5 Hidden Highlights From Nordstrom Inc.'s Annual Report

After several years of being a Wall Street darling, Nordstrom (NYSE: JWN) has fallen out of favor since 2015 as it has been hit by some of the same negative trends that have hurt the department store sector as a whole.

Nordstrom's recently released annual report confirms some of the bad news that has been making the rounds. That said, there were also some nice surprises for investors hidden within the report. Let's take a look at five important highlights.

Nordstrom has been hurt by falling mall traffic recently. Image source: Nordstrom.

Nordstrom ramped up its buyback program last month

During fiscal 2016, Nordstrom spent a fairly modest $277 million on share repurchases. However, the company ended the year with $1 billion of cash on hand, giving it plenty of ammunition to return more cash to shareholders this year.

With Nordstrom's stock price having fallen recently, management is doing just that. Between Jan. 28 and March 1, the company bought back $120 million of stock. As of March 1, Nordstrom's board had authorized an additional $500 million of share repurchases through Aug. 31, 2018.

If Nordstrom is able to build on its strong 2016 cash flow performance -- free cash flow was $550 million last year -- it could potentially complete the new buyback program by the end of fiscal 2017. Based on Nordstrom's current $7 billion market cap, this would be enough to reduce its share count by an additional 7%.

Canada is becoming meaningful

Nordstrom has invested heavily over the past five years to enter the Canadian market. The company's operations in Canada are finally starting to contribute a meaningful amount of revenue. Nordstrom's sales in Canada totaled roughly $300 million in 2016.

Last fall, Nordstrom opened two new Canadian stores, including a flagship store in downtown Toronto, bringing its store count in Canada to five. Nordstrom will open a sixth store in Canada this fall. The impact of this ongoing store expansion could help Nordstrom reach $500 million in revenue from Canada this year.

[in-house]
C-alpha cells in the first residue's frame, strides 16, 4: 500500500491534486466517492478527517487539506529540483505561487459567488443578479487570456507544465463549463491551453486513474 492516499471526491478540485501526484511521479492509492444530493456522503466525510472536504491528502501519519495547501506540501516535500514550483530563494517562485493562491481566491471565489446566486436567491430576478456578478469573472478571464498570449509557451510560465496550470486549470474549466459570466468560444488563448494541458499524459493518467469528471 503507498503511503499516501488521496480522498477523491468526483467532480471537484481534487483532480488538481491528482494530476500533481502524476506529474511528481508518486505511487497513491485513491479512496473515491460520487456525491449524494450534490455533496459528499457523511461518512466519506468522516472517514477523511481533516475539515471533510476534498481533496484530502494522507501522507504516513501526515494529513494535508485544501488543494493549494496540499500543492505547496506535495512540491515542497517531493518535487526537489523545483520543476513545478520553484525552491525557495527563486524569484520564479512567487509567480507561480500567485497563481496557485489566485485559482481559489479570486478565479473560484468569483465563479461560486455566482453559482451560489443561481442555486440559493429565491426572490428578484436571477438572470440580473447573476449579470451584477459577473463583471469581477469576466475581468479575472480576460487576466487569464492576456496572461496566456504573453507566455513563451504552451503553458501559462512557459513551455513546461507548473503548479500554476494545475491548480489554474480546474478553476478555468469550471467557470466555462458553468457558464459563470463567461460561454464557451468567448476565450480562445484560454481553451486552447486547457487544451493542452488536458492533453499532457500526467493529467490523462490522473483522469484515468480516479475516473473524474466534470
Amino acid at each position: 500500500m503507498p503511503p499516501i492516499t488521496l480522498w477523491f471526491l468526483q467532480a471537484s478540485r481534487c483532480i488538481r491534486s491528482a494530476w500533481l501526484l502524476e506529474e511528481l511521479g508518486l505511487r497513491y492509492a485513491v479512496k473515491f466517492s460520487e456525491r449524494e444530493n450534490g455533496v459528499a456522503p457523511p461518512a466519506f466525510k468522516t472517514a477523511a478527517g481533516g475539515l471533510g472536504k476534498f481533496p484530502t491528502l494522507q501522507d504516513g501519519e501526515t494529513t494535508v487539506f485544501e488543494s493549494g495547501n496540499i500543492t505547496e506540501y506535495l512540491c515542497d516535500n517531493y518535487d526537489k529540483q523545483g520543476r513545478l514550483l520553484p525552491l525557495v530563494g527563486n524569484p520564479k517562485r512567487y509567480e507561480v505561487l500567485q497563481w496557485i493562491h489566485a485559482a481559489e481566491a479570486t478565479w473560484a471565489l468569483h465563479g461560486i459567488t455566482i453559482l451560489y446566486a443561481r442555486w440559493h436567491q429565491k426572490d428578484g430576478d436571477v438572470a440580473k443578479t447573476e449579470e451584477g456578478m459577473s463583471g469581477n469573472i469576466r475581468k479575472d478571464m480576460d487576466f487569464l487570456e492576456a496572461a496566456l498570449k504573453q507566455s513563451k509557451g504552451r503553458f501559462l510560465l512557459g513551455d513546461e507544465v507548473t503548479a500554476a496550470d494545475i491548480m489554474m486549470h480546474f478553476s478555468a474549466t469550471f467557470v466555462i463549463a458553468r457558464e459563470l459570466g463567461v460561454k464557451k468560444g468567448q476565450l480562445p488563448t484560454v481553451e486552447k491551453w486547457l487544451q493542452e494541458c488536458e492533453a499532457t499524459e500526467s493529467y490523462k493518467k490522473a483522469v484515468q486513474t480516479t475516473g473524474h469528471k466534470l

Nordstrom opened a flagship store in downtown Toronto last fall. Image source: Nordstrom.

Nordstrom's Canadian operations aren't profitable yet, due to the expense of opening new full-line stores. However, with no additional full-line stores planned after this year (at least for the next few years), Nordstrom should turn profitable in Canada soon.

Full-line store productivity is sinking

Nordstrom's domestic full-line stores remain quite profitable. However, that profitability is being undermined by falling sales per square foot.

In 2016, four-wall sales per square foot for Nordstrom's full-line stores plummeted 6.5% year over year to $346. That's the lowest level since at least 2010 and a full 10% below the recent peak of $385 reached in fiscal 2012.

Nordstrom still has significantly higher sales per square foot than most department stores. However, that is largely driven by the fact that most Nordstrom stores are located on prime real estate. Sales per square foot will probably decline again in 2017. If this trend continues, it may turn out that the real estate under Nordstrom's stores is worth more than the full-line business itself.

Gift card sales are surging

One piece of encouraging news in Nordstrom's annual report is that gift card sales are surging. At the end of fiscal 2016, Nordstrom had $389 million of outstanding gift card liabilities, up from $327 million a year earlier and $255 million at the end of fiscal 2013.

Nordstrom won't recognize revenue from these gift cards until they are redeemed. Thus, this gift card liability effectively represents guaranteed future sales. The accelerating growth in gift card sales stands in stark contrast to the company's slowing revenue growth and shows that people still see Nordstrom as a highly attractive brand.

Borrowing costs are about to decline

Nordstrom has a very good credit rating. Nevertheless, it does have a significant debt load, with about $2.8 billion of outstanding debt at the end of fiscal 2016. The company's net interest expense totaled $121 million last year, which was significant relative to its adjusted operating income of roughly $1 billion.

However, Nordstrom will get some interest expense relief starting in 2017. Next month, it will redeem $650 million of long-term debt that carries a 6.25% interest rate. It is being refinanced with new debt at lower interest rates. As a result, Nordstrom's annual interest expense will decline by about $11.6 million going forward, providing a small but sustainable earnings boost.

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Adam Levine-Weinberg owns shares of Nordstrom. The Motley Fool recommends Nordstrom. The Motley Fool has a disclosure policy.